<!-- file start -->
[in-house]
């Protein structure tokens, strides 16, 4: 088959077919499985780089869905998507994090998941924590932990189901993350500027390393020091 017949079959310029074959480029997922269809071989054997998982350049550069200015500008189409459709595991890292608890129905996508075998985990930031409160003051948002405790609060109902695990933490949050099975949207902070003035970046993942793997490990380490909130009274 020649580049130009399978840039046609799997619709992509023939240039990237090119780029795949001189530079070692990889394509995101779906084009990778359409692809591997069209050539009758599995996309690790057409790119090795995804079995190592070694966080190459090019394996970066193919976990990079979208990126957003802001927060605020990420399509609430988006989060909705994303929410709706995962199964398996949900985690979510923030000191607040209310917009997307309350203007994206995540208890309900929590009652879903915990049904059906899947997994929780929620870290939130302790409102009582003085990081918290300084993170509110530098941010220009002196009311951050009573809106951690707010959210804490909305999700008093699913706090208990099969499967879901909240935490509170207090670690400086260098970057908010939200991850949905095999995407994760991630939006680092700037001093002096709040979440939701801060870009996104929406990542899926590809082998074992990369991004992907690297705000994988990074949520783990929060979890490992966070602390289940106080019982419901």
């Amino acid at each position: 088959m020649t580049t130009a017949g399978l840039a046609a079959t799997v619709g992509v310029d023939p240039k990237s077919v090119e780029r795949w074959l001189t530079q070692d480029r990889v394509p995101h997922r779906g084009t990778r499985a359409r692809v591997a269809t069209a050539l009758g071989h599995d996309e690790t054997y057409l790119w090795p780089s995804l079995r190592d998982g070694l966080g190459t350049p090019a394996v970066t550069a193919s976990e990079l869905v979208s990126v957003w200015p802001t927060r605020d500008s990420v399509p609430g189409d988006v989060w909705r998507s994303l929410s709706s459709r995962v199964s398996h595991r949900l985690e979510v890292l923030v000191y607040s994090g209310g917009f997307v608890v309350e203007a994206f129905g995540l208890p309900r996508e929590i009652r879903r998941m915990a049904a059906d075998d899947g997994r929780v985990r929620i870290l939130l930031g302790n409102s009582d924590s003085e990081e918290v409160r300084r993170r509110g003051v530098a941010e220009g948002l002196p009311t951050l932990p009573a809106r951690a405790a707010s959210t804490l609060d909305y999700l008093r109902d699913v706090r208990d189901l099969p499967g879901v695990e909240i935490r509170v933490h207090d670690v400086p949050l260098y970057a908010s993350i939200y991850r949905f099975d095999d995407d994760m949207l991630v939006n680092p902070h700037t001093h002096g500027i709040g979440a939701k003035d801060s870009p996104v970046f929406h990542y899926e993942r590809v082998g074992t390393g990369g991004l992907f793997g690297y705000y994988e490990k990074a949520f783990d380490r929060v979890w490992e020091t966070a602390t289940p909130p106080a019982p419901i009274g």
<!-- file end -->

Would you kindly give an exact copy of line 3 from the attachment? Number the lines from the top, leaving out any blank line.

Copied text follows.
């Amino acid at each position: 088959m020649t580049t130009a017949g399978l840039a046609a079959t799997v619709g992509v310029d023939p240039k990237s077919v090119e780029r795949w074959l001189t530079q070692d480029r990889v394509p995101h997922r779906g084009t990778r499985a359409r692809v591997a269809t069209a050539l009758g071989h599995d996309e690790t054997y057409l790119w090795p780089s995804l079995r190592d998982g070694l966080g190459t350049p090019a394996v970066t550069a193919s976990e990079l869905v979208s990126v957003w200015p802001t927060r605020d500008s990420v399509p609430g189409d988006v989060w909705r998507s994303l929410s709706s459709r995962v199964s398996h595991r949900l985690e979510v890292l923030v000191y607040s994090g209310g917009f997307v608890v309350e203007a994206f129905g995540l208890p309900r996508e929590i009652r879903r998941m915990a049904a059906d075998d899947g997994r929780v985990r929620i870290l939130l930031g302790n409102s009582d924590s003085e990081e918290v409160r300084r993170r509110g003051v530098a941010e220009g948002l002196p009311t951050l932990p009573a809106r951690a405790a707010s959210t804490l609060d909305y999700l008093r109902d699913v706090r208990d189901l099969p499967g879901v695990e909240i935490r509170v933490h207090d670690v400086p949050l260098y970057a908010s993350i939200y991850r949905f099975d095999d995407d994760m949207l991630v939006n680092p902070h700037t001093h002096g500027i709040g979440a939701k003035d801060s870009p996104v970046f929406h990542y899926e993942r590809v082998g074992t390393g990369g991004l992907f793997g690297y705000y994988e490990k990074a949520f783990d380490r929060v979890w490992e020091t966070a602390t289940p909130p106080a019982p419901i009274g």